Someone said, “If 60 Boeing 747 planes carrying 400 people each crashed every day, the governments of the world would take action; but an equal number of deaths (24,000) occurs daily amongst children throughout the world, but there is little comment!”

Despite current evangelical missions emphasis on peoples, one of the world’s most significant people groups—children—has been neglected.                                                                 

A leader of Compassion International lists four basic reasons for emphasizing evangelism among “the smaller half of the world”:

Scriptural:  Helping children is central to the Ten Commandments

(Deuteronomy 6:7)

Statistical:  Child evangelism is important because the bulk of the world’s population is children.

Sociological:  Children play important roles in society. The majority of the world’s 100 million street children are becoming a plague to society and must be reached with the Gospel.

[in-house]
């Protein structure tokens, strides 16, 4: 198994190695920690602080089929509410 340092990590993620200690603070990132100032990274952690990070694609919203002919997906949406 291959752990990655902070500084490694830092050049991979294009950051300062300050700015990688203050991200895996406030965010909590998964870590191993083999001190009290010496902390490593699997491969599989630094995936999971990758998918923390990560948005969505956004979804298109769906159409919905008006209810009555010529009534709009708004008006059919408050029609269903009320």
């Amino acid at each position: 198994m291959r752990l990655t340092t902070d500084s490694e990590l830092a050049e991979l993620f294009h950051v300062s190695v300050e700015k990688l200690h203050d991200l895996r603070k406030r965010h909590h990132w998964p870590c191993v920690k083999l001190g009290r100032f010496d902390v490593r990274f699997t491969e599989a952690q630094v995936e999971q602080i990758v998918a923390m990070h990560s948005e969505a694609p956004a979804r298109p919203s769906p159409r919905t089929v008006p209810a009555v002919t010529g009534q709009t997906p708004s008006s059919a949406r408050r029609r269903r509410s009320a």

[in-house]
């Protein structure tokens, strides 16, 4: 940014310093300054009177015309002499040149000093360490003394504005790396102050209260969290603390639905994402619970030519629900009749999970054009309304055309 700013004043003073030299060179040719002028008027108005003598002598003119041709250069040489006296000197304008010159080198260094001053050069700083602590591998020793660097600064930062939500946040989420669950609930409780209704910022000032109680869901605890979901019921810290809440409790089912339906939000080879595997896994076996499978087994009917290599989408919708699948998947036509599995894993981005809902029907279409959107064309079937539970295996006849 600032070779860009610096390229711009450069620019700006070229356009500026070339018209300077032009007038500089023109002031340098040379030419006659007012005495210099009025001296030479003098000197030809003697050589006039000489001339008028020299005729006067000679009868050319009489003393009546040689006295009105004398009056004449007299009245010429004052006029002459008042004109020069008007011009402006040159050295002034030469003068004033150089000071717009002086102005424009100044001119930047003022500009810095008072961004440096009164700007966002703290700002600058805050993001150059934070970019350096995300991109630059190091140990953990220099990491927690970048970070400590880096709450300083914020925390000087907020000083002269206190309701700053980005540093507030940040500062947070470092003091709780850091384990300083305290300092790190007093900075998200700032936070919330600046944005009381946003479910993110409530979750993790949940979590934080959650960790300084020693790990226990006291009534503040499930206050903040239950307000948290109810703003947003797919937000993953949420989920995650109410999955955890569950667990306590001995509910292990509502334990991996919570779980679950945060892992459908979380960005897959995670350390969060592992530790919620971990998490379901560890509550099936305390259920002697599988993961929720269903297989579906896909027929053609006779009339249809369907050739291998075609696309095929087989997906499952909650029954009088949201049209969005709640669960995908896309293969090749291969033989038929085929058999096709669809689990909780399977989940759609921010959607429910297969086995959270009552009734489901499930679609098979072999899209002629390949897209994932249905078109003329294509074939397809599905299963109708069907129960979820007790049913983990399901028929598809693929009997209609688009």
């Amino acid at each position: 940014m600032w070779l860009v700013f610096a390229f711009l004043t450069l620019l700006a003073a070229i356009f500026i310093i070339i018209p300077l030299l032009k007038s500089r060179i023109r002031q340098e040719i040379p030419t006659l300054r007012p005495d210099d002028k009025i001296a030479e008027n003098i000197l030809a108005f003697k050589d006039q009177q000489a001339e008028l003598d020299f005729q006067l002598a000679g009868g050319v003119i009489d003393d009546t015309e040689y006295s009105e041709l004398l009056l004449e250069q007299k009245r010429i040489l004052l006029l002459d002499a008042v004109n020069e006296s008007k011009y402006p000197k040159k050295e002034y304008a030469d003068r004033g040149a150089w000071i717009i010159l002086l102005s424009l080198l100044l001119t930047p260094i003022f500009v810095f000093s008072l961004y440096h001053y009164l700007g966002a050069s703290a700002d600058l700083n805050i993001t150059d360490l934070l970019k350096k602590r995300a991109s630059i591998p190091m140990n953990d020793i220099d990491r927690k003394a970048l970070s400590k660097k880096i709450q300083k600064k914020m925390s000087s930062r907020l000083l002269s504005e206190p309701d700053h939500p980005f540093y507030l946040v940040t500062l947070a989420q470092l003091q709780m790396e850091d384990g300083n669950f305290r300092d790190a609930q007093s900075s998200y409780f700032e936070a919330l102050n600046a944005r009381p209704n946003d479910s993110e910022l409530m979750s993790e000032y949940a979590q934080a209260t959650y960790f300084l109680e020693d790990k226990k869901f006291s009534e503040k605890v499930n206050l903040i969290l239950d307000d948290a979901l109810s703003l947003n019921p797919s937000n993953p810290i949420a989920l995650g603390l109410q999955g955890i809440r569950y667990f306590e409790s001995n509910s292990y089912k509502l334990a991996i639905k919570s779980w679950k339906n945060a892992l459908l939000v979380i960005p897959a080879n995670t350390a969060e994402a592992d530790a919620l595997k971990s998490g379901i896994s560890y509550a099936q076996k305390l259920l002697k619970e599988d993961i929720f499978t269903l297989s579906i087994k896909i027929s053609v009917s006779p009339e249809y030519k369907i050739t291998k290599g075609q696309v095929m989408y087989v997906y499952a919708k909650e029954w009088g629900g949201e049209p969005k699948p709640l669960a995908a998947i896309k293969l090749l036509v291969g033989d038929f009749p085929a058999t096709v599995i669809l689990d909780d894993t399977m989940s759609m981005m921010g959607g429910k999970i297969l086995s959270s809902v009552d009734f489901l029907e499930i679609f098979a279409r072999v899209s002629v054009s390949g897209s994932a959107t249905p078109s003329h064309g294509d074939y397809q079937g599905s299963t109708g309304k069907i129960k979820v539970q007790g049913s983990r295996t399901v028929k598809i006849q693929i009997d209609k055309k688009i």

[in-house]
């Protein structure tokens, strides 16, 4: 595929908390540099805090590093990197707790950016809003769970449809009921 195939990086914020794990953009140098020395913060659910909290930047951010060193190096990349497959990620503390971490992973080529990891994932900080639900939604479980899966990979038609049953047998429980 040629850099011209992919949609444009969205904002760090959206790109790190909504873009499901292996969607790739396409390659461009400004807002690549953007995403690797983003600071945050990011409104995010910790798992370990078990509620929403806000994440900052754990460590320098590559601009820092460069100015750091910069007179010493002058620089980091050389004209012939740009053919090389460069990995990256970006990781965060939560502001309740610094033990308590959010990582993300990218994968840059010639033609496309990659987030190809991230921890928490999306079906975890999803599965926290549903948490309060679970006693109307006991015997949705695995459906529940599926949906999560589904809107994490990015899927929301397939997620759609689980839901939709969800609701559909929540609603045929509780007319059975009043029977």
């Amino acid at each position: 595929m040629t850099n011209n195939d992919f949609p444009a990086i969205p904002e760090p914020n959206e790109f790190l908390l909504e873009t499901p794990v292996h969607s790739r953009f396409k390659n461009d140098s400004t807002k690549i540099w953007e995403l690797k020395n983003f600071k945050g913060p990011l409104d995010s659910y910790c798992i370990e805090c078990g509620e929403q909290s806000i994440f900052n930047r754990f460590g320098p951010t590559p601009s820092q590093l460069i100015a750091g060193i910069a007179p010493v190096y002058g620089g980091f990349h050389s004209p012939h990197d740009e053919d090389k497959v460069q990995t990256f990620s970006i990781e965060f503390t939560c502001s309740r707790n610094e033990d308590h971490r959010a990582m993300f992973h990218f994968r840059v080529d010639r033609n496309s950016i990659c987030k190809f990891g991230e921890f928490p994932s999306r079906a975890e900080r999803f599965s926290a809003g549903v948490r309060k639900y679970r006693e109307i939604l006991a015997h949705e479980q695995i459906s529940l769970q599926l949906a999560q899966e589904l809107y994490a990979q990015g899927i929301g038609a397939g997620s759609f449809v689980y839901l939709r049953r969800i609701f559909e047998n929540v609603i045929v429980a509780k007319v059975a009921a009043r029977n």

Strategic:  By reaching children we can reach the whole society.

 There are several effective ways to minister to street and underprivileged children in the needy areas, especially cities of the world:

Begin outdoor evangelistic programs in the late evening.  This is an excellent way to reach children on the streets. Each major city in Africa, Asia, Europe and Latin America could have teams working throughout the city, ministering the Gospel and loving care to children in crisis.

Use evangelistic camps for underprivileged and street children in cooperation with local evangelical churches. Church members can be trained as counselors to assist with the recruitment and follow-up of children in their local church and area.